IPM for the Brown Marmorated Stink Bug: Part 2

Empty egg cases, H. halys (Courtesy Wil Hershberger)
Nymph, H. halys (Courtesy EPA)

Box A. Biology of BMSB

Life stages are eggs, 5 nymphal instars, and adults. Females lay clusters of barrel shaped, white to light green eggs (1.6 mm) every 5–7 days on the underside of leaves. About 9–16 batches of eggs are laid over a 2–3 month period. Batch size averages about 28, and lifetime egg production ranges from 100–500, averaging about 240 (Lee et al. 2013; Medal et al. 2012; 2013; Hoebeke and Carter 2003).

Adult H. halys are about the size of a dime, approximately 17 mm (5/8 in) long. They have typical stink bug “shield” shape, and are almost as wide as they are long. Adults are marbled brown in color, antennae have white bands, and edges of the abdomen have alternating light and dark markings. Nymphs range from 2.5 to 12 mm (1/10 to 1/2 in), according to age of instar. Later instars have marbled brown bodies with red, black and white abdomen markings and white banded legs and antennae. Only adults have functional wings, so nymphs must walk everywhere they go (Ingels and Varela 2014; Jacobs 2014).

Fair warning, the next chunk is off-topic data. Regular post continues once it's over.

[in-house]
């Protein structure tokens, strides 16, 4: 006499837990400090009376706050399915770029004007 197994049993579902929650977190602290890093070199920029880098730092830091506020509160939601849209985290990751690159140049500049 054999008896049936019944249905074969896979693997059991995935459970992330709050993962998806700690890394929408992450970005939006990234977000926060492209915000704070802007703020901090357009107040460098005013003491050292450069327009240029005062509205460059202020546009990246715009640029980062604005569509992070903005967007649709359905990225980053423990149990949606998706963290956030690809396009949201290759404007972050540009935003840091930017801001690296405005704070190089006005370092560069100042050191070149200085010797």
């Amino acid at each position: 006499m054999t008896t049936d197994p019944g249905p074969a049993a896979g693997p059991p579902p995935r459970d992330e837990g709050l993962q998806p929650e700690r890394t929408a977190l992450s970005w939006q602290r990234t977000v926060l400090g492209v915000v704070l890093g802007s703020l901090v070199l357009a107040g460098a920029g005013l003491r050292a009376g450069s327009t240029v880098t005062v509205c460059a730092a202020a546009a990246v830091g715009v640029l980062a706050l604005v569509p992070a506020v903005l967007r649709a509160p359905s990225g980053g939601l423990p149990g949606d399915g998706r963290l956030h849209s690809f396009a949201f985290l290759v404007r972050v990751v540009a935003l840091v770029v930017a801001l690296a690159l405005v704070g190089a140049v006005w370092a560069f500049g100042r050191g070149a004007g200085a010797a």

Eggs hatch in 4–5 days, and each nymphal instar lasts about a week, except the 5th instar continues for two weeks. Development from egg to adult is about 1.5 to 2 months. Adults live an average of about one year, and overwintering spring adults usually die after egg laying is completed (Lee et al. 2013).

Adults emerge in the spring, spend about two weeks feeding, then mate and start laying eggs at about the end of May. Eggs hatch in June and July, and fall adults have developed by August. Fall adults usually go into reproductive diapause and start looking for overwintering sites in September. These fall adults overwinter, emerge next spring, lay eggs and die in the summer. Life cycle of H. halys is determined by day length and temperature. In warmer areas, there can be two or more breeding generations each year (Lee et al. 2013; Medal et al. 2012; 2013).